Uttarakhand HC verdict giving 'living status' to river Ganga pits human interest against nature
It needs to be noted that the Ganga- Yamuna river system is a unique river system for India as it is the only one of the great snow fed river systems India has over which it actively controls the source.
The Uttrakhand High Court on Monday declared that the River Ganga is a living entity having certain rights and directed that a Ganga Administration Board be constituted. The Court did this while expressing it's displeasure at the current state of the river and directed the Central Government to take steps for it's clean up. This is in line with movements in New Zealand and Ecuador which are beginning to recognise what environmentalists are calling the "rights of nature".
This author has been unable to find a copy of the judgement of the court so he will only deal with the concept of recognising that nature has rights and in particular, a form of personhood.
A river contains water, which by itself is non living. So then, how can a water body be argued to have personhood? To understand this argument, let us begin by trying to understand what do we commonly understand by nature. If we ask an average person what they think of when they say nature, they will say trees, oceans, rivers, meadows etc. Seldom will they say something like iron ore, coal, tar or other substances that are also naturally found around us. More so, if you take something like a river, it is nothing but a flowing body of a compound of oxygen and hydrogen. So then let us take the question, is a mobile phone which is made of steel, a compound of carbon and iron also not a part of nature? Since like water, it is also a compound of elements that are naturally occurring?
Well, if you talk to the activists who propound the theory that nature is a living being, they will say no. Meanwhile, the argument of imparting personhood to rivers and that nature too could have its "rights" rests on another idea — that nature is something that ought not to be interfered with. Now this in turn would mean that the "rights of a river" would include the right for its fundamental character to remain un-altered by human beings. It would entail a trusteeship of sorts.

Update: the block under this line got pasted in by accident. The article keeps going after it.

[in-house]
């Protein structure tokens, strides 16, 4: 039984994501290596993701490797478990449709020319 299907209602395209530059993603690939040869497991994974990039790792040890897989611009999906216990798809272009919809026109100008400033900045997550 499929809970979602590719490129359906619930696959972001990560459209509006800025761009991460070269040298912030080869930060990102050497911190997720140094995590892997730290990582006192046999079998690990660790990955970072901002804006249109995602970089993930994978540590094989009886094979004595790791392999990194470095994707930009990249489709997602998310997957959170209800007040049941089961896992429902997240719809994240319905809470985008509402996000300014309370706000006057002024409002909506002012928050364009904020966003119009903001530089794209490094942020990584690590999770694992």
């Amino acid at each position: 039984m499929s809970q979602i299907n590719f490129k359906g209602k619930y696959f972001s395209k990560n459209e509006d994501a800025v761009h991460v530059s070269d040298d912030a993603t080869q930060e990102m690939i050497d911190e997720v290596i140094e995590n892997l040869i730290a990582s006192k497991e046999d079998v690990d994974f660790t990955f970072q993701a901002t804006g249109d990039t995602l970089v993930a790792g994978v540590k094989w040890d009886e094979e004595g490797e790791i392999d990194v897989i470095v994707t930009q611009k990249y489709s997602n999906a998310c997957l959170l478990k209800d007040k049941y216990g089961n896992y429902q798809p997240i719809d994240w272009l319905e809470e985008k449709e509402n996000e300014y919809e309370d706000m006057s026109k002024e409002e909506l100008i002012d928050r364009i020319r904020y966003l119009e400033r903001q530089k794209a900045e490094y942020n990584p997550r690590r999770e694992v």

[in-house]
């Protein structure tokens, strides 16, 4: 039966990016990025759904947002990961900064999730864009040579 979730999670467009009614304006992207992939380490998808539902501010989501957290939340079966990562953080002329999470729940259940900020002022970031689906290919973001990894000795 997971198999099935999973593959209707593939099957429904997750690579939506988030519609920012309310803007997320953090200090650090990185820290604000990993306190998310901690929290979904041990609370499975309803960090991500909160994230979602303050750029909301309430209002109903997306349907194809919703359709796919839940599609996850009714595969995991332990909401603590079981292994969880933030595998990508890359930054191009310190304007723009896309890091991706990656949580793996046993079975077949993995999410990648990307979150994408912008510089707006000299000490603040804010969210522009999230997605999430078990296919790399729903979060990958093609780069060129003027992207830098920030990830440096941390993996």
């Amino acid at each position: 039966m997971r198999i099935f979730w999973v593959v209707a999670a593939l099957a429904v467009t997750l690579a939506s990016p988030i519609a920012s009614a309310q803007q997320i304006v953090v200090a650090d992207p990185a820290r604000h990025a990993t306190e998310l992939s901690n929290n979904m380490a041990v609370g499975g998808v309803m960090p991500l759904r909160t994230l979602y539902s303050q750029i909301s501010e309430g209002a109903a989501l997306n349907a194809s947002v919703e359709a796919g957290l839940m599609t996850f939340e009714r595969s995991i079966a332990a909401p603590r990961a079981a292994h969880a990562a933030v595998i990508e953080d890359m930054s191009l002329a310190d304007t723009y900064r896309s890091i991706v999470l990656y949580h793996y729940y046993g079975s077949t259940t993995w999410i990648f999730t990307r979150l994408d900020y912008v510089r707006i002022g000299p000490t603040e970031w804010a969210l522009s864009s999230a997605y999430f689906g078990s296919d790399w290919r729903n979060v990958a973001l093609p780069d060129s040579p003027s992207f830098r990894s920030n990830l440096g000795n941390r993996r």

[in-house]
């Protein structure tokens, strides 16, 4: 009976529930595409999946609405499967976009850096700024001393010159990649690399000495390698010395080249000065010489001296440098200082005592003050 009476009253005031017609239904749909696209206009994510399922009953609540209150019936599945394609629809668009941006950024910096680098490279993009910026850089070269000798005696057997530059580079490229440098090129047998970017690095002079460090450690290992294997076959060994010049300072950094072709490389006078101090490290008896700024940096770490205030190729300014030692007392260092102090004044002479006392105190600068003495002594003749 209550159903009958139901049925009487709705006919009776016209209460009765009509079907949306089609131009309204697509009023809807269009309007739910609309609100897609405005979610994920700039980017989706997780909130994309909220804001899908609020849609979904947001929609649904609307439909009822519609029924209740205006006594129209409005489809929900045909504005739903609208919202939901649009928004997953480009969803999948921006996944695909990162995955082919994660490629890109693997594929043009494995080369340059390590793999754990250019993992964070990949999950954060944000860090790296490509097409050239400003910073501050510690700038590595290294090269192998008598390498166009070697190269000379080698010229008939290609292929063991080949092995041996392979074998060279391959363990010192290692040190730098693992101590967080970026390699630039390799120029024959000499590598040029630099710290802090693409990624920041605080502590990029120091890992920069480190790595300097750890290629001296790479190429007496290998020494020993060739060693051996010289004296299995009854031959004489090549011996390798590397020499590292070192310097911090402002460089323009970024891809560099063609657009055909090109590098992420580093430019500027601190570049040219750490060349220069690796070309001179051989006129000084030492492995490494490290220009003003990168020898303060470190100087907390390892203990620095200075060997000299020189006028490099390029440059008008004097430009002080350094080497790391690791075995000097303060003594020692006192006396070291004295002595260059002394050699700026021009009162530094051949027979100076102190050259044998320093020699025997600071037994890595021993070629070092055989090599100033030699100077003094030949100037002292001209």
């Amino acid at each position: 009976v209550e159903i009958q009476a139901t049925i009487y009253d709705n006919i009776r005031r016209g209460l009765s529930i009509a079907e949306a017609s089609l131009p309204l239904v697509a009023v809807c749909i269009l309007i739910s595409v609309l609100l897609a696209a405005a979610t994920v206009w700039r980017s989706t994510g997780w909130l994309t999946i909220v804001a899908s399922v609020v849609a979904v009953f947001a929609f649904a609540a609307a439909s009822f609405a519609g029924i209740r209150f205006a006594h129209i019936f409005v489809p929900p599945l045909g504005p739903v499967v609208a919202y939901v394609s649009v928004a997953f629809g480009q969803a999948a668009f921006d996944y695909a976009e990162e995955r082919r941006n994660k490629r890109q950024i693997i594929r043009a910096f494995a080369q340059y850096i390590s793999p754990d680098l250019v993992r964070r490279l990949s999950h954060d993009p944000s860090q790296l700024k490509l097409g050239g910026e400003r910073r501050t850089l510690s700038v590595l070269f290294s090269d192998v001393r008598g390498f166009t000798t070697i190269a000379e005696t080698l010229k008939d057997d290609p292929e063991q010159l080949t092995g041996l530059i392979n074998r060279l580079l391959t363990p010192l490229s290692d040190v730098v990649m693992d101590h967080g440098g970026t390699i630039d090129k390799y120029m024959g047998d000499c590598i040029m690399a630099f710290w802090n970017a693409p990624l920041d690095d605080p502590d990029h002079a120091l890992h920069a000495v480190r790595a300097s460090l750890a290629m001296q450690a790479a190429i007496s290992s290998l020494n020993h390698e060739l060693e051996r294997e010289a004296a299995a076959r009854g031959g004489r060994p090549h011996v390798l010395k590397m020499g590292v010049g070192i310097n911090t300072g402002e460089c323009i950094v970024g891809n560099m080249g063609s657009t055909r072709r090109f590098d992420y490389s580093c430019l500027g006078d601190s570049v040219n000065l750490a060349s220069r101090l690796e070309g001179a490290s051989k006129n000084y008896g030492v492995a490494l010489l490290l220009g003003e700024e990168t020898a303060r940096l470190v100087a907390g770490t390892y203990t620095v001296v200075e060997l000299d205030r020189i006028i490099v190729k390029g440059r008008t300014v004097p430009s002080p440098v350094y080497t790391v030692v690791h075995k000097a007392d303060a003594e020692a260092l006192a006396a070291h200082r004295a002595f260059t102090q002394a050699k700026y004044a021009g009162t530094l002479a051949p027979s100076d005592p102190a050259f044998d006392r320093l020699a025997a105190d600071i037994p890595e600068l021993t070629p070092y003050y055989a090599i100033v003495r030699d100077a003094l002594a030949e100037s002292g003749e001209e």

This means that we can use the river but we can never fundamentally change it; we must preserve it for the next generations. The river must be allowed to choose it's own course and human beings must not alter it, just as they must not permanently alter the forests, the mountains, the oceans, the sky, the flora, the fauna and other natural resources. This refrain could also be interpreted in the sense that we are merely visitors on earth and therefore we must not do any permanent damage to the planet as it does not belong to us. If we go by the aforesaid reasons, then it is very easy to come to the conclusion that yes, nature will have certain rights that a person will, the right to retain it's character and the right to certain freedoms that a person would ordinarily possess.